Statewide “no burn” order lifted

Gov. Robert Bentley and Interim State Forester Gary Cole declared the statewide Drought Emergency Declaration is no longer in effect as of Monday, Dec. 5. The ‘No Burn’ Order had previously been in effect since Nov. 7.

According to Alabama Forestry Commission officials, the ban was lifted after the state of Alabama received a significant amount of rainfall during the previous days.

East Central Regional Forester Bruce Springer said the state of Alabama also received some rainfall during the week prior, but it was not enough to end the ban.

Springer said the Alabama Forestry Commission assisted fire departments with 16 forest fires that covered 248 acres in Shelby County, and the number of recorded fires improved as more people became aware of the “no burn” order.

“It usually took a few weeks for people to become aware when the burn ban was first issued,” Springer said. “[The number of] fires dropped dramatically, but we still had fires.”

According to Springer, there would have been more if the burn bad had not been in effect. Since the ban was declared, there have been no deaths or injuries related to forest fires in Shelby County.

“Without the burn ban, there would have been hundreds of extra fires in the county,” Springer said. “We’re glad that we were able to stop the fires with no injuries.”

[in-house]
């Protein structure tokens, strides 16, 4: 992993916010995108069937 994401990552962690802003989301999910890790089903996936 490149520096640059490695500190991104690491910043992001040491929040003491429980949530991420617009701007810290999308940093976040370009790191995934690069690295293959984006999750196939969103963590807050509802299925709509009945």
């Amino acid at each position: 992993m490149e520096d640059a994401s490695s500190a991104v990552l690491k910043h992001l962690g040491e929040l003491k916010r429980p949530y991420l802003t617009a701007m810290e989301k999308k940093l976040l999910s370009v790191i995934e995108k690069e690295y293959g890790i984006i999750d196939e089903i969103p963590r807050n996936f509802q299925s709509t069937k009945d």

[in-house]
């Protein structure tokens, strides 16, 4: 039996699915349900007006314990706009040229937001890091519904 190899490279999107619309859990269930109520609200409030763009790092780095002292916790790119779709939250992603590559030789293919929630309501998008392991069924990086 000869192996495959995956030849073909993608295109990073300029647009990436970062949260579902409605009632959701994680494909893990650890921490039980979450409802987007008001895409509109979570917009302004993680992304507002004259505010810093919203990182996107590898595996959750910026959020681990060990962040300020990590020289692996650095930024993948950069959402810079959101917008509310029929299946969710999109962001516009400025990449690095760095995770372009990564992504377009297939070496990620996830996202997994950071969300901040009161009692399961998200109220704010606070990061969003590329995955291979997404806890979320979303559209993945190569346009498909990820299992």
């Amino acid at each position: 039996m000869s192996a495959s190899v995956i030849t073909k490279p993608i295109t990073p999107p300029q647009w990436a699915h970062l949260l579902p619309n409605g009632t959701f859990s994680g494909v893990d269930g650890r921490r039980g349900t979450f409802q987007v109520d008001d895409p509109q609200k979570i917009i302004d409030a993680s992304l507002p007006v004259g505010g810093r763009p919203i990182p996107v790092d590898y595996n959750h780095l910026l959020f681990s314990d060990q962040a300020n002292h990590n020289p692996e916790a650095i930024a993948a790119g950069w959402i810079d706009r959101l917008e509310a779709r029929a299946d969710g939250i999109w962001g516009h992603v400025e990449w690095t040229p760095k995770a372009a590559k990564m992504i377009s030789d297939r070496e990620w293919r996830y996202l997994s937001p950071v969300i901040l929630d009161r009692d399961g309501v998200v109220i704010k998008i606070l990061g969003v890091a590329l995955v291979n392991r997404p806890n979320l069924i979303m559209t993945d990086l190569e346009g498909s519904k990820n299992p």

While the ban has been lifted, Springer said the state of Alabama is still in a drought. The Alabama Forestry Commissions will continue to monitor drought conditions, and will re-issue a Fire Alert, and then another statewide Drought Emergency Declaration if necessary.

Since the ban has been lifted, Springer said the Alabama Forestry Commission has received a positive response from Alabama residents.

“We’ve gotten a lot of positive feedback,” Springer said. “We had been receiving a lot of requests to lift the ban, because people want to burn things.”

Springer also reminded Shelby County residents permits are required for any controlled burn that covers more than a quarter acre of land or occurs within 25 feet of a forested area. Burning without a permit is a Class B felony. Violators could face up to $3,000 worth of fines and/or up to six months in jail. Burn permits can be acquired by calling 1-800-392-5679.

“We appreciate everybody’s patience. As long as we get rain every few days, we’re going to be okay,” Springer said.